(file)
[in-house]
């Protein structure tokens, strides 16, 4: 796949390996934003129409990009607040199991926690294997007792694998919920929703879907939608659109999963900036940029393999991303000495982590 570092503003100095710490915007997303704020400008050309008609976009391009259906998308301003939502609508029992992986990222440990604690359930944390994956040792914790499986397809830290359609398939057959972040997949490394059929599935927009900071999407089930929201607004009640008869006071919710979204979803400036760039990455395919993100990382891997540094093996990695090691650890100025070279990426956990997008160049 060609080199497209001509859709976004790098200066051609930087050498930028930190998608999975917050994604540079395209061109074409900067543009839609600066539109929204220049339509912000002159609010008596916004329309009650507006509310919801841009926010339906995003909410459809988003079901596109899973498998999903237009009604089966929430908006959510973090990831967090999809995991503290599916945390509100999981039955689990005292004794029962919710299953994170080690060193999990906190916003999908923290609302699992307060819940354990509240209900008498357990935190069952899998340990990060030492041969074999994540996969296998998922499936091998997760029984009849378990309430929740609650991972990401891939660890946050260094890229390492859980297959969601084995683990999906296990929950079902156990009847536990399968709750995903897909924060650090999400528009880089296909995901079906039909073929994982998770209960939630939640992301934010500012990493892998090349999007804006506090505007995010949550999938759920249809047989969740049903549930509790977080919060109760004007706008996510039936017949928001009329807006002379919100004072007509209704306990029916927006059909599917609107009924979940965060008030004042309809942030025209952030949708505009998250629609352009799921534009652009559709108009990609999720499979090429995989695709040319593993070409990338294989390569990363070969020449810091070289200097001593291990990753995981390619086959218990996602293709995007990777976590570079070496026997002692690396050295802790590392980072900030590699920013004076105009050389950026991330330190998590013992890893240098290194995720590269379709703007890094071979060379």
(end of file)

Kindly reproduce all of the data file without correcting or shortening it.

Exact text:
[in-house]
């Protein structure tokens, strides 16, 4: 796949390996934003129409990009607040199991926690294997007792694998919920929703879907939608659109999963900036940029393999991303000495982590 570092503003100095710490915007997303704020400008050309008609976009391009259906998308301003939502609508029992992986990222440990604690359930944390994956040792914790499986397809830290359609398939057959972040997949490394059929599935927009900071999407089930929201607004009640008869006071919710979204979803400036760039990455395919993100990382891997540094093996990695090691650890100025070279990426956990997008160049 060609080199497209001509859709976004790098200066051609930087050498930028930190998608999975917050994604540079395209061109074409900067543009839609600066539109929204220049339509912000002159609010008596916004329309009650507006509310919801841009926010339906995003909410459809988003079901596109899973498998999903237009009604089966929430908006959510973090990831967090999809995991503290599916945390509100999981039955689990005292004794029962919710299953994170080690060193999990906190916003999908923290609302699992307060819940354990509240209900008498357990935190069952899998340990990060030492041969074999994540996969296998998922499936091998997760029984009849378990309430929740609650991972990401891939660890946050260094890229390492859980297959969601084995683990999906296990929950079902156990009847536990399968709750995903897909924060650090999400528009880089296909995901079906039909073929994982998770209960939630939640992301934010500012990493892998090349999007804006506090505007995010949550999938759920249809047989969740049903549930509790977080919060109760004007706008996510039936017949928001009329807006002379919100004072007509209704306990029916927006059909599917609107009924979940965060008030004042309809942030025209952030949708505009998250629609352009799921534009652009559709108009990609999720499979090429995989695709040319593993070409990338294989390569990363070969020449810091070289200097001593291990990753995981390619086959218990996602293709995007990777976590570079070496026997002692690396050295802790590392980072900030590699920013004076105009050389950026991330330190998590013992890893240098290194995720590269379709703007890094071979060379």